you don’t want to risk gigging with your Echoplex anymore, but can’t stand the thought of playing with a dinky analog delay.
you like digital predictability and compact pedal designs.
Kick off the holiday season by shopping for the guitar player in your life at Guitar Center! Now through December 24th 2022, save on exclusive instruments, accessories, apparel, and more with hundreds of items at their lowest prices of the year.
We’ve compiled this year’s best deals in the 2022 Holiday Gift Guide presented by Guitar Center.
DiMarzio, Inc. announces the Relentless P (DP299), the Relentless J Bridge (DP301), Relentless J Neck (DP300), and the Relentless J Pair (DP302) for 4 string basses.
DiMarzio, Inc. announces the release of the Relentless P (DP299), the Relentless J Bridge (DP301), Relentless J Neck (DP300), and the Relentless J Pair (DP302) for 4 string basses. The new Relentless P and Relentless J series pickups feature the Relentless cover designed in collaboration with Billy Sheehan.
As with the Relentless pickups, we removed all the hard edges from the standard P Bass and standard J Basspickups, and added an arch to the top of the pickups to bring the sensing coils and pole pieces closer to the strings. These improvements increase the dynamic range and make active circuitry unnecessary.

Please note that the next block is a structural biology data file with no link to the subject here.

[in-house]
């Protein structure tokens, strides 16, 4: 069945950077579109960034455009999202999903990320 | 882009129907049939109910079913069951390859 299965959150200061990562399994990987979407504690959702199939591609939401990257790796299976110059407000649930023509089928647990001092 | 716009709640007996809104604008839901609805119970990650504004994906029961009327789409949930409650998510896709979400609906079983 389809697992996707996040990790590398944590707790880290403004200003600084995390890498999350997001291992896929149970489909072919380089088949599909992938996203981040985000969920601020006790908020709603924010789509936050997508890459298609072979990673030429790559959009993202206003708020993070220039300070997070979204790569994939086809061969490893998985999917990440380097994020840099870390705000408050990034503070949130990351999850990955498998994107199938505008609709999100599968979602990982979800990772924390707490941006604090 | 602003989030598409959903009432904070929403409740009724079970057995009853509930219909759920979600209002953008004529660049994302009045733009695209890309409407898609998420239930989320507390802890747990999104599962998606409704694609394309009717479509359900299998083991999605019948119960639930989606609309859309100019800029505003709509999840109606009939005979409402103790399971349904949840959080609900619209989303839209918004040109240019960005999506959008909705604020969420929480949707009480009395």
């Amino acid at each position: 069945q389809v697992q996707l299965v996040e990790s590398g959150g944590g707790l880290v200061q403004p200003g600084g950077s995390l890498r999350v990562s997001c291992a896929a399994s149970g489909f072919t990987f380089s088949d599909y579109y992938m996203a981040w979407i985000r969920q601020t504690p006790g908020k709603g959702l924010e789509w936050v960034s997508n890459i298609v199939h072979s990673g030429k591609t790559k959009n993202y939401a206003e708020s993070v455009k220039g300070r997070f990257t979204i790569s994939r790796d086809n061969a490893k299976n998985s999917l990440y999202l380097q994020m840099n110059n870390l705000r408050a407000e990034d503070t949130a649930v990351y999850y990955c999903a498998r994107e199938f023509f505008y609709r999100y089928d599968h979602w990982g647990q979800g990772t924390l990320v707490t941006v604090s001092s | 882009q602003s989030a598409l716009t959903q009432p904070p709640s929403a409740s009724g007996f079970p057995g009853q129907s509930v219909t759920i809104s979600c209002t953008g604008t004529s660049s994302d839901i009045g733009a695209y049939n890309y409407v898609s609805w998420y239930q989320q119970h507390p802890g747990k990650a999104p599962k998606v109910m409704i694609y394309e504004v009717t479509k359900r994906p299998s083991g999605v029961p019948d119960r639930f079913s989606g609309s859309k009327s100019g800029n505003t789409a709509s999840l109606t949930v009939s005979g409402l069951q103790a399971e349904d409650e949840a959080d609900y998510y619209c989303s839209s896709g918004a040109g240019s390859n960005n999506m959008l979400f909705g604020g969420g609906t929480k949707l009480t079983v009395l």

The Relentless P and Relentless J pickups incorporate Neodymium magnets and produce 70 percent more output than traditional passive pickups, and they’re dead quiet due to the incorporation of metal covers and foil-shielded cables. To dial in (or fine-tune) the individual string output, the Relentless P and Relentless J include eight adjustable pole pieces. These pickups also have a broad magnetic field so you can even bend notes without volume dropout.
DiMarzio’s extra shielding makes the Relentless P and Relentless J better for both recording and stage performances. We’ve mounted them onto robust .09375” thick circuit board base plates to eliminate the annoying protruding mounting screws — ultimately creating a more comfortable and consistent foundation to rest your fingers on.
The new Relentless P steps beyond the traditional P-Bass sound and can only be described as massive. It has more of everything: more volume, beefier lows, a growling midrange, and crispy highs with better individual string definition.
The Relentless J incorporates a new invention, (patent pending) parallelogram-shaped coils, offering an expanded mid-range punch, snappy highs, precise lows, and a new dimension to the sound of the Relentless series pickups.
Relentless P and Relentless J pickups will breathe new life into any bass, increase playability, and work well for any style of music from Motown to metal.
DiMarzio’s Relentless P, Relentless J Bridge, Relentless J Neck, and Relentless J pair are made in the U.S.A. and may now be ordered for immediate delivery.
Suggested List Price for the Relentless P is $169.00 (MAP $119.99).
Suggested List Price for the Relentless J Bridge and Relentless J neck is $155.00 (MAP $109.99).